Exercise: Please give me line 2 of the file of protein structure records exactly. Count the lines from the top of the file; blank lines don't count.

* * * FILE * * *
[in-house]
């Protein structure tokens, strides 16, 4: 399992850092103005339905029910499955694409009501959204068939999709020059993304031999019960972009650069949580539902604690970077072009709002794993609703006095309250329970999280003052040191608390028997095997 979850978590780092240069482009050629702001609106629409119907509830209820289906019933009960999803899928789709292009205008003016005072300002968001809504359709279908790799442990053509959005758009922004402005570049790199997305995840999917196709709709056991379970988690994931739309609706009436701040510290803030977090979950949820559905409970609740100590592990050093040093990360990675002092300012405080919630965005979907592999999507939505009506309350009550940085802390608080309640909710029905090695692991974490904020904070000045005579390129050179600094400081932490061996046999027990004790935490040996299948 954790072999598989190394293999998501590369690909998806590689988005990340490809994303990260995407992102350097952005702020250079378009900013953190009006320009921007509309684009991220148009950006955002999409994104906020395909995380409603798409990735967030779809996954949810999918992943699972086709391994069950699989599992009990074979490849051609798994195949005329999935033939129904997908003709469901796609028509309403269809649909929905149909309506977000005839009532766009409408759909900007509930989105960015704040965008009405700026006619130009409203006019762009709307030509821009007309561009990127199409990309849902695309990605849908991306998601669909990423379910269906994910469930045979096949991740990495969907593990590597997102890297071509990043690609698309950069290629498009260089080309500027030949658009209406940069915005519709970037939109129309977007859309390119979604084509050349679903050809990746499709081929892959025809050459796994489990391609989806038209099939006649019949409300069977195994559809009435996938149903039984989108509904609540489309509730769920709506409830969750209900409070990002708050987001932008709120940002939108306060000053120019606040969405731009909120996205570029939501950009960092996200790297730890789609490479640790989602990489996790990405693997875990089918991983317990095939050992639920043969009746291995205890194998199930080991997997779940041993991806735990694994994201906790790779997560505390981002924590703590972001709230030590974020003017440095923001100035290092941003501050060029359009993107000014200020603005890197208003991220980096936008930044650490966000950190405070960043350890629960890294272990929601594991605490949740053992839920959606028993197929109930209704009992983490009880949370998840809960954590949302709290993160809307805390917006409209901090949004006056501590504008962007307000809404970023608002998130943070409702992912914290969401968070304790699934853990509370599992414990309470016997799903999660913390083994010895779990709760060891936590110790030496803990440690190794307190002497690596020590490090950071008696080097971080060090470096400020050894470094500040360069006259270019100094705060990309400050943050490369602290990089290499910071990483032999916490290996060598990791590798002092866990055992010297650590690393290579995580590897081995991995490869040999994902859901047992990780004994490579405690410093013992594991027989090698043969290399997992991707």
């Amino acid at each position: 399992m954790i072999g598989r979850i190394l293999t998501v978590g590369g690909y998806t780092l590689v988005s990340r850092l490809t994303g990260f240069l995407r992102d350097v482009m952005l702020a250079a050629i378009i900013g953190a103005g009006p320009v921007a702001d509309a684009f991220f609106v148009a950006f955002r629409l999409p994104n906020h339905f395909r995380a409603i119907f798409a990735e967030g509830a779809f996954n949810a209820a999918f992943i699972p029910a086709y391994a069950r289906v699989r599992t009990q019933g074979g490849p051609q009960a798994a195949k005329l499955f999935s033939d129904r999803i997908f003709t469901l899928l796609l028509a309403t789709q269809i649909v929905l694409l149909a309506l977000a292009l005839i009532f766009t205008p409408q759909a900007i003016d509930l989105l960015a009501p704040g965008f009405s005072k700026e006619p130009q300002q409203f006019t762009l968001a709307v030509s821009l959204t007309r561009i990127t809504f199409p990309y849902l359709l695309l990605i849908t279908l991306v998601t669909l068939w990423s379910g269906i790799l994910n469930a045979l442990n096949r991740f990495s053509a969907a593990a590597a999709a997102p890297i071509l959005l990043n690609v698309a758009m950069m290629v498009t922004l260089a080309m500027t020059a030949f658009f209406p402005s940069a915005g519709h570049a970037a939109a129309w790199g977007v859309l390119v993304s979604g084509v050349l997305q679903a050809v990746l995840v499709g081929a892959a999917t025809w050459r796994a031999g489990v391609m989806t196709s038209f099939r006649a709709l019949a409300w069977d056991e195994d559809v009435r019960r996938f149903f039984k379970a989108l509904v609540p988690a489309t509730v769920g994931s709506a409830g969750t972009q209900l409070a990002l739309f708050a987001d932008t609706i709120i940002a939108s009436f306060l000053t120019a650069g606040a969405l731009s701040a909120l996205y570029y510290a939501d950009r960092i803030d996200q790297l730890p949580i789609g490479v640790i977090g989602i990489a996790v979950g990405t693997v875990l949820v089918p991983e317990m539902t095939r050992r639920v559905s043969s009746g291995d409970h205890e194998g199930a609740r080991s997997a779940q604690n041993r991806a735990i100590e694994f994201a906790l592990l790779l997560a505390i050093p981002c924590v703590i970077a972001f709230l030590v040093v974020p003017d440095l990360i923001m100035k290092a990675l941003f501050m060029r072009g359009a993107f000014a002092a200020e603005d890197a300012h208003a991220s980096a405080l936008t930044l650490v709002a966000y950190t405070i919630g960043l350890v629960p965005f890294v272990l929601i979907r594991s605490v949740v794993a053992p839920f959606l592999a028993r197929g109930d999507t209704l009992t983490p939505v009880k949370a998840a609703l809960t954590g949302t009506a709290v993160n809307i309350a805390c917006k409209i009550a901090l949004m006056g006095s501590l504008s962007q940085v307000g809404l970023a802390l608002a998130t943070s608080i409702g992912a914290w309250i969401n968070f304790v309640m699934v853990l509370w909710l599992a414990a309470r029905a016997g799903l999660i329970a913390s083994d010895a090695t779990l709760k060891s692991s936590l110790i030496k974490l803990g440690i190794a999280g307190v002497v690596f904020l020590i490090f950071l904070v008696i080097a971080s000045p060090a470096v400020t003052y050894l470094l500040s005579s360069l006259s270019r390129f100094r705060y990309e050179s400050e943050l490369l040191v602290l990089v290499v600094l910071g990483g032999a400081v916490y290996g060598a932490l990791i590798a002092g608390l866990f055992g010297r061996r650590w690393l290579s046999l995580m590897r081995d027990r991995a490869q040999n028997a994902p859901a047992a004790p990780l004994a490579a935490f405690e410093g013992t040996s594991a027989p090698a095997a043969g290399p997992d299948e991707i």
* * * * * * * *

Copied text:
């Protein structure tokens, strides 16, 4: 399992850092103005339905029910499955694409009501959204068939999709020059993304031999019960972009650069949580539902604690970077072009709002794993609703006095309250329970999280003052040191608390028997095997 979850978590780092240069482009050629702001609106629409119907509830209820289906019933009960999803899928789709292009205008003016005072300002968001809504359709279908790799442990053509959005758009922004402005570049790199997305995840999917196709709709056991379970988690994931739309609706009436701040510290803030977090979950949820559905409970609740100590592990050093040093990360990675002092300012405080919630965005979907592999999507939505009506309350009550940085802390608080309640909710029905090695692991974490904020904070000045005579390129050179600094400081932490061996046999027990004790935490040996299948 954790072999598989190394293999998501590369690909998806590689988005990340490809994303990260995407992102350097952005702020250079378009900013953190009006320009921007509309684009991220148009950006955002999409994104906020395909995380409603798409990735967030779809996954949810999918992943699972086709391994069950699989599992009990074979490849051609798994195949005329999935033939129904997908003709469901796609028509309403269809649909929905149909309506977000005839009532766009409408759909900007509930989105960015704040965008009405700026006619130009409203006019762009709307030509821009007309561009990127199409990309849902695309990605849908991306998601669909990423379910269906994910469930045979096949991740990495969907593990590597997102890297071509990043690609698309950069290629498009260089080309500027030949658009209406940069915005519709970037939109129309977007859309390119979604084509050349679903050809990746499709081929892959025809050459796994489990391609989806038209099939006649019949409300069977195994559809009435996938149903039984989108509904609540489309509730769920709506409830969750209900409070990002708050987001932008709120940002939108306060000053120019606040969405731009909120996205570029939501950009960092996200790297730890789609490479640790989602990489996790990405693997875990089918991983317990095939050992639920043969009746291995205890194998199930080991997997779940041993991806735990694994994201906790790779997560505390981002924590703590972001709230030590974020003017440095923001100035290092941003501050060029359009993107000014200020603005890197208003991220980096936008930044650490966000950190405070960043350890629960890294272990929601594991605490949740053992839920959606028993197929109930209704009992983490009880949370998840809960954590949302709290993160809307805390917006409209901090949004006056501590504008962007307000809404970023608002998130943070409702992912914290969401968070304790699934853990509370599992414990309470016997799903999660913390083994010895779990709760060891936590110790030496803990440690190794307190002497690596020590490090950071008696080097971080060090470096400020050894470094500040360069006259270019100094705060990309400050943050490369602290990089290499910071990483032999916490290996060598990791590798002092866990055992010297650590690393290579995580590897081995991995490869040999994902859901047992990780004994490579405690410093013992594991027989090698043969290399997992991707």